"I began to work from memory…but wanting to create from memory what I had seen, to my terror the sculptures became smaller and smaller, yet their dimensions revolted me, and tirelessly I began again, only to end several months later at the same point. Often they became so tiny that with one touch of my knife they disappeared into dust."
Alberto Giacometti, was a Swiss sculptor and painter, best known for his long fragile sculptures of small figures. His work has been compared to that of the existentialists in literature. He was born in Switzerland to an artistic family in 1901. His father was the Post-Impressionist painter Giovanni Giacometti. His father’s second cousin was Symbolist painter Augusto Giacometti and his godfather Fauvist Cuno Amiet. In addition to his three younger siblings, two of Alberto’s cousins were raised in his family home after they became orphaned. His brothers Diego and Bruno also worked as artists.
Giacometti was famously extremely self-critical, which motivated his prolific and wide-ranging career: “The more you fail, the more you succeed.” The 100 Swiss francs note features a portrait of Giacometti on one side, and a reproduction of his 1961 sculpture, “L’Homme Qui Marche” on the other.
Alberto Giacometti, L’Homme Qui Marche, 1950-56
Alberto Giacometti and a reproduction of his sculpture in Switzerland 100 Francs
Giacometti grew up among brothers who also showed a penchant for the arts. His brother Diego became known as a furniture designer and served as Giacometti’s model and aide. Another brother, Bruno, became an architect. Alberto Giacometti grew up in the Val Bregaglia alpine valley, a few kilometers from the Swiss-Italian border. His father, Giovanni Giacometti (1868-1933) was an impressionist painter esteemed by Swiss collectors and artists. He shared his thoughts with his son on art and the nature of art.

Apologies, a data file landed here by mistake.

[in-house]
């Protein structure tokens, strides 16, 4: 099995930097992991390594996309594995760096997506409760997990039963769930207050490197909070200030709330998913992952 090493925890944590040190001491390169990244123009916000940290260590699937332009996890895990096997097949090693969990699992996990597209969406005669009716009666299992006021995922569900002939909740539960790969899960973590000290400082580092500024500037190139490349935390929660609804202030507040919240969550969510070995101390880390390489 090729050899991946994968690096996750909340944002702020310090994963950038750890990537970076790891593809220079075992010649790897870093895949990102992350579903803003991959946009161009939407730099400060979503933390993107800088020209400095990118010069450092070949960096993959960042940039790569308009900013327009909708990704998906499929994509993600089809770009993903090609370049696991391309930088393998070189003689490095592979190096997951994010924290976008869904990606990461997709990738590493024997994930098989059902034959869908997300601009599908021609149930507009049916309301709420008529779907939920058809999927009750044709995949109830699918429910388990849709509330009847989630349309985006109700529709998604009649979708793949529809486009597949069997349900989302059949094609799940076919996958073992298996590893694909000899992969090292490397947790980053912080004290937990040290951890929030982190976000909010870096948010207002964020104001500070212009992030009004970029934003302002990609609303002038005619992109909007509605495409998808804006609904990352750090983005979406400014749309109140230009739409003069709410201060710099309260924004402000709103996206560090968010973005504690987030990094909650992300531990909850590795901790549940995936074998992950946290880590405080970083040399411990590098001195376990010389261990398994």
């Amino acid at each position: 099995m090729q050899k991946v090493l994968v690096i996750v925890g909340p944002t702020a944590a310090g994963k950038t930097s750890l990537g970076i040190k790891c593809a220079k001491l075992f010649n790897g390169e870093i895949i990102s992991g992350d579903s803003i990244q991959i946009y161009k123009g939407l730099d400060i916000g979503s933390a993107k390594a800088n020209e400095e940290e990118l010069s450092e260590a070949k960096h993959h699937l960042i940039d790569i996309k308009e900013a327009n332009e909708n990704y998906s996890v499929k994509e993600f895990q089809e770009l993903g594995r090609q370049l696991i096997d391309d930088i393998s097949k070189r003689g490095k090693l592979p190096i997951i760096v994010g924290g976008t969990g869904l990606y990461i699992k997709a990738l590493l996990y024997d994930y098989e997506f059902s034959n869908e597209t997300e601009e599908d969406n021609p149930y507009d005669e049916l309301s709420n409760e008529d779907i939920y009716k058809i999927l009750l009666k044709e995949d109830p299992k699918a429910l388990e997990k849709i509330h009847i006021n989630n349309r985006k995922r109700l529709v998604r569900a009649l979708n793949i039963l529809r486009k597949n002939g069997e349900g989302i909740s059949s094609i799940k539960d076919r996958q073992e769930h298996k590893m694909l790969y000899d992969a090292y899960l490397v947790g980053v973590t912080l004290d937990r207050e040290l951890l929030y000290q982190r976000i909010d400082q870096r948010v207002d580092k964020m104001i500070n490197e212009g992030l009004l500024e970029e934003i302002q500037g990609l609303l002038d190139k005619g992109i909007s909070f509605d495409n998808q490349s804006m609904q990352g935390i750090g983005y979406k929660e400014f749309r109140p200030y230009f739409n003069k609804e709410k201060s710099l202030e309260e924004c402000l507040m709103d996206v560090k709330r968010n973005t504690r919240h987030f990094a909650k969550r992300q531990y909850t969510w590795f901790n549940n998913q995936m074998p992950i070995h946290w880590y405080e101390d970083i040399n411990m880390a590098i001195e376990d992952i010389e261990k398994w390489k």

Giacometti left secondary school in Schiers in 1919 and then went to Geneva, where he attended art classes during the winter of 1919–20. After a time in Venice and Padua (May 1920), he went to Florence and Rome (fall 1920–summer 1921), where he encountered rich collections of Egyptian and African . The stylized and fixed, yet striding, figures with their steady gazes and elongated silhouettes proved to have a lasting impact on his art.
In 1927, the artist moved into a studio with his brother, Diego, his lifelong companion and assistant, and exhibited his sculpture for the first time at the Salon des Tuileries, Paris. His first show in Switzerland, shared with his father, was held at the Galerie Aktuaryus, Zurich, in 1927.
The following year, Giacometti met André Masson, and by 1930 he was a participant in the Surrealist circle until 1934. The artist joined André Breton’s Surrealist movement in 1931, as an active member of Breton’s group, Giacometti in no time stood out as one of its rare sculptors. Despite his being expelled in February 1935, surrealist procedures continued to play an important part in his creative work: dreamlike visions, montage and assemblage, objects with metaphorical functions, and magical treatment of the figure.
The issue of the human head was the central subject of Giacometti’s research throughout his life, as well as the reason for his exclusion of the Surrealist group in 1935. In that year, the representation of a head, which seemed to be a common-or-garden subject, was, for him, far from being resolved. The head and, above all, the eyes are the core of the human being and of life, whose mystery fascinated him.